Meet the team > Dan McNelis, Managing Director

3 August 2022 >

Dan McNelis is the Managing Director of Oxygen Architecture.  He is a NZ and UK registered Architect who has called Aotearoa home for over 10 years. Originally from Scotland, Dan studied and practised Architecture in the UK before immigrating to New Zealand in 2011.

During his career Dan has built up a strong knowledge of health, community, commercial and residential architecture, always with a focus on creating healthy, sustainable environments of the future – what he refers to as ‘healthy human spaces’.

Q & A with Dan

Where do you see the future of Architecture and construction?

Timber construction, first second and third. It’s a no-brainer for me in terms of a sustainable path forward. Natural and healthy materials in all forms should be our priority every time. Healthy for people and planet. Off-site and prefabricated construction in timber is currently a big element of our work at Oxygen and will continue to be for the foreseeable future.

Oxygen’s vision is to create healthy human spaces to improve the wellbeing of all New Zealanders. What does this mean for you personally?

Healthy human spaces for me is a 360° consideration of our individual and collective wellbeing. The built environment is where we spend 90% of our time, so that environment should be actively contributing to our wellbeing and positive experiences as humans and communities. This should not be a privilege but a basic right for all.

What is your favourite project in your portfolio and why?

You’re not supposed to have favourites because projects are like your kids – they all have their own unique qualities! If I had to, I’d probably have to say my first project as a Project Architect – Culture Fusion Youth Centre in Bradford. The contract was won through a design competition judged by a group of teenagers that then became the client team – it was an unusual set up! They really had no limit to their aspirations, and we squeezed so much into that project it was unreal! It was also my first real taste of working with communities and people genuinely in need of positive change, and the experience had a lasting impact on me to this day. I’m very grateful for that experience. More recently I have loved the series of project collaborations with Ngai Tūhoe across Te Urewera, from a remote health centre and recycling station at the eco-village in Ruatāhuna, to Oxygen’s current Police Hub project, Te Uru Pounamu in Taneatua. This has been an evolving relationship with a very special group of people rather than a project but being able to contribute to a community is really so rewarding and humbling.

Culture Fusion Youth Centre in Bradford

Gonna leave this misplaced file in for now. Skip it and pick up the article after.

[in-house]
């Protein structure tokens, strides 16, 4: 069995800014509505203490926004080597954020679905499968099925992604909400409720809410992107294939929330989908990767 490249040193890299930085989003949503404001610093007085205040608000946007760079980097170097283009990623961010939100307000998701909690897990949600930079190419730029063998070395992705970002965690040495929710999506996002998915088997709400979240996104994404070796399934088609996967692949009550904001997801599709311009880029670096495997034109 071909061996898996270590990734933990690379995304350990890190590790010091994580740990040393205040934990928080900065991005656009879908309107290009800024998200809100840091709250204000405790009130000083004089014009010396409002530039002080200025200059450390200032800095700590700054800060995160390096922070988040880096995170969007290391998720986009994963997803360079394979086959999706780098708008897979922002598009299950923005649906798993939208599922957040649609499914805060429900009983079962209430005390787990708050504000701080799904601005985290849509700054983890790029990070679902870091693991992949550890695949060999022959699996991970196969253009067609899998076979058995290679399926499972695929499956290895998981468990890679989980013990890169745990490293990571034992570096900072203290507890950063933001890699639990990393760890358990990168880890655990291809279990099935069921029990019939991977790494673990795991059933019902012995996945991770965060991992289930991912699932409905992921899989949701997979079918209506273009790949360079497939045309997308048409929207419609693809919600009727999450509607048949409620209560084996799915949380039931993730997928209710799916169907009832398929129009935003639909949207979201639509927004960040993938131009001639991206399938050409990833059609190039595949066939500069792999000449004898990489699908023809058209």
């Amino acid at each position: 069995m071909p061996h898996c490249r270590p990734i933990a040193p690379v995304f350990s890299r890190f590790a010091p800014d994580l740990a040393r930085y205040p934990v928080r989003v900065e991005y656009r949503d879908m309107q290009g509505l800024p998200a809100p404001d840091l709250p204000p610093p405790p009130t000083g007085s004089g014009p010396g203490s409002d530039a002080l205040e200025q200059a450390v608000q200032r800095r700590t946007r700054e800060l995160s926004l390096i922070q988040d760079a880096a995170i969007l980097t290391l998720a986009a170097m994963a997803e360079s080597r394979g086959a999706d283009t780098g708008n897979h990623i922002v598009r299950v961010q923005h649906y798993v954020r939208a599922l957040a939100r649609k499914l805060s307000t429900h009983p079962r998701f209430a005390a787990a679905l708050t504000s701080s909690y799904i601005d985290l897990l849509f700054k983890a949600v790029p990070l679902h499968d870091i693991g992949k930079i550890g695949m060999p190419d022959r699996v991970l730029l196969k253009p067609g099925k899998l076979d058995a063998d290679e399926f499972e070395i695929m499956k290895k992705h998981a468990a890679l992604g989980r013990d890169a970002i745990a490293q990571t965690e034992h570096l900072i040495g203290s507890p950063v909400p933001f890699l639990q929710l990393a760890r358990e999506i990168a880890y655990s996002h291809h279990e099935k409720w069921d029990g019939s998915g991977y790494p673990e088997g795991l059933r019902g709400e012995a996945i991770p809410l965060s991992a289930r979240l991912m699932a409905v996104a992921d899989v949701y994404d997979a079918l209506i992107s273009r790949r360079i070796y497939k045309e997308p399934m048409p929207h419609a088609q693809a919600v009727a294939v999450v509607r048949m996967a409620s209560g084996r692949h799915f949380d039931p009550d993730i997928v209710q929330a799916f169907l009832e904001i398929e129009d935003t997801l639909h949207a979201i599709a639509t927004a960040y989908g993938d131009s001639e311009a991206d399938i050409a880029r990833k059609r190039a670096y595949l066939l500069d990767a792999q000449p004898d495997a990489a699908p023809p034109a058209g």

Culture Fusion Youth Centre in Bradford
Te Uru Pounamu Police Station in Taneatua
Te Uru Pounamu Police Station in Taneatua

What qualities make a good Architect?

Curiosity, an open mind, and great communication are essential soft skills for an Architect. The technical skills depend on what kind of Architect you want to be, but attention to detail is vital.

What skill has served you best as an Architect?

Definitely my communication skills, particularly listening and understanding what the desired outcome is even when someone struggles to describe or articulate what they mean. Also just being a nice person, being kind and patient and not taking yourself too seriously.

What do you do during a typical day?

What I really like about my job is that a typical day can be hugely varied. As Architects, we get to explore things from the micro to the macro, and everywhere in between. On a typical day I could start in the morning with emails and admin, followed by a design review with the team on a project in progress, a lunch meeting with a new or existing client to keep relationships healthy, a site visit or contractor meeting in the afternoon, and close out with emails and admin again. The best thing is all the small conversations and design studies that I jump into in between these other activities; it’s great to keep abreast of where our various projects are at and to assist the team with problem solving.

What do you like most about being an Architect?

As an Architect we get to explore things from the micro to the macro, and everywhere in between. It’s great to see the positive impact our work can have on our clients and building users. It’s such a buzz to hear that you’re making someone’s life a little bit better through the work we do every day.

Quick Fire Questions

What do you enjoy doing when you’re not at work?

Hanging out with my family – We could be bike riding, swimming at the beach or vegging out in front of the TV. It’s just great to be close to those you love the most.

Travel – not much of this done recently, but I love going to new places, getting lost wandering around, and finding the best vegan restaurants! I should really say exercising, yes definitely exercising…

Exploring London with daughter Ava, 2018.
Exploring London with daughter Ava, 2018.
Exploring London with daughter Ava, 2018.
Exploring London with daughter Ava, 2018.

Who is your favourite Architect, either in New Zealand or internationally?

I have been a big fan or Richard Rogers for a long time. He had a real dedication to public space and community, and his use of colour is amazing. A sad loss.

What’s your favourite social media platform?


What’s the best place to eat in Auckland?

Did I mention I was vegan? 😉 Mimosa café in Takapuna, East in the central city, and I’m hoping to visit Forest in the near future.

What’s your favourite building in New Zealand?

Auckland Art Gallery, it’s a world class building right here.

What’s your favourite building outside New Zealand?

Salts Mill in Yorkshire. A former textile mill built in the 1800s now used as a gallery, design store and café. I could (and have) spend hours wandering the vast rooms doing nothing but enjoying the space. A great adaptive reuse of a historic building.